After a quarter of a century photographing Western Australian people and places, Frances Andrijich feels like she understands the state’s regions, moods and characteristics so well that great images will result from every trip.

Story By Ken Eastwood

“All those years shooting in so many regions, I always feel like I know what I’m going into – you don’t leave much to chance,” Frances says. “But if something even better comes along, I’m still really open to shooting it.” Seeing each region as almost a separate country, she reads the way the landscape changes, and understands some of the other little differences that can affect a photograph. “Like as you come down to the Pilbara they stop wearing big Akubra-style hats – they wear caps,” she says. “Knowing those little things helps me feel prepared.”
Croatian by birth, Frances moved to Perth with her family when she was four. She became a teacher, teaching media studies to talented primary school students, but was studying photography at night, after becoming hooked on the craft in a friend’s darkroom. With a penchant initially for black-and-white photojournalism, she would constantly take photographs in her spare time. “I’d go to Kalgoorlie, because there was something happening, and I’d just shoot it for myself,” she says.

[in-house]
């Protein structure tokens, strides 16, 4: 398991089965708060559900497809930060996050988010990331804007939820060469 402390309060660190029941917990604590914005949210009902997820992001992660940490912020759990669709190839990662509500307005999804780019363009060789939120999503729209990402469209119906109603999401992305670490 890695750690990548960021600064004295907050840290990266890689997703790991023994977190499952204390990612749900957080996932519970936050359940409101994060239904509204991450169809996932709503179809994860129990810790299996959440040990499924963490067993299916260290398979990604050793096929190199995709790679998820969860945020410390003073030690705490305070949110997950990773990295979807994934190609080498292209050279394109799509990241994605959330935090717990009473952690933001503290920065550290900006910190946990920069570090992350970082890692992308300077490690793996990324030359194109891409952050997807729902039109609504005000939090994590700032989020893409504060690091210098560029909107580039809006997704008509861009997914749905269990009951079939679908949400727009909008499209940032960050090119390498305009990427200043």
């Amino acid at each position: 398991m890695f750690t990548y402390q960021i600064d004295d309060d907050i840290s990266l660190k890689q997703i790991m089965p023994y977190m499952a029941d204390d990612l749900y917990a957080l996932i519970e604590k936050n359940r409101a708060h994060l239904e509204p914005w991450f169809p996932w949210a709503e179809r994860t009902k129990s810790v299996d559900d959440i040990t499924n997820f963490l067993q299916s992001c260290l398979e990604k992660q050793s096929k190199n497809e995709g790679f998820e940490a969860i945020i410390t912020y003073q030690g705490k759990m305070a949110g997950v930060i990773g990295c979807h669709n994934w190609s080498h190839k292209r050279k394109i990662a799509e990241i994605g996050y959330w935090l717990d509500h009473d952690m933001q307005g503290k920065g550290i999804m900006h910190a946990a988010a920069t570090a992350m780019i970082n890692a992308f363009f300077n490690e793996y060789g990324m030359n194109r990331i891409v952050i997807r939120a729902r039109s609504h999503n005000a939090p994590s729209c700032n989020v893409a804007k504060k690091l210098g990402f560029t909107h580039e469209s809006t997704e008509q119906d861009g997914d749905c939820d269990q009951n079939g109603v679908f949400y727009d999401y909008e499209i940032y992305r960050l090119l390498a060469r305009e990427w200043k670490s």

After having kids, she decided she wouldn’t go back to teaching, but build up a photography business, initially with weddings and real-estate photography, until she nervously had her first editorial commission, shooting Janet Holmes à Court for Fairfax’s Good Weekend magazine. Since then, Frances has amassed a vast library of work, shooting for newspapers, magazines, exhibitions, her own books, and many corporate clients, including wineries, LandCorp and tourism bodies. She is particularly known for her portraits within the vast spaces of the Western Australian landscape – both celebrities and everyday outback people. “In Australia we define ourselves by these outback characters, even though it’s a minority of people who live in depopulated places,” she says. “When I do photograph people in those settings, there is such a strong connection to the environment and who they are. Through their visual identity they show they are proud to be who they are – their gestures, their stature.”
Frances says she has plenty of favourite places in the state in which to photograph, but it isn’t always dramatic locations – it could be somewhere as simple as the salmon gums around Kalgoorlie. “You get seduced into the landscape,” she says.
“You don’t need undulations to make the landscape look amazing … Rather than pretentious suburbs with houses like office blocks, you go anywhere in nature and it just gets it right. There’s no bad taste in nature.”

This story excerpt is from Issue #93

Outback Magazine: Feb/Mar 2014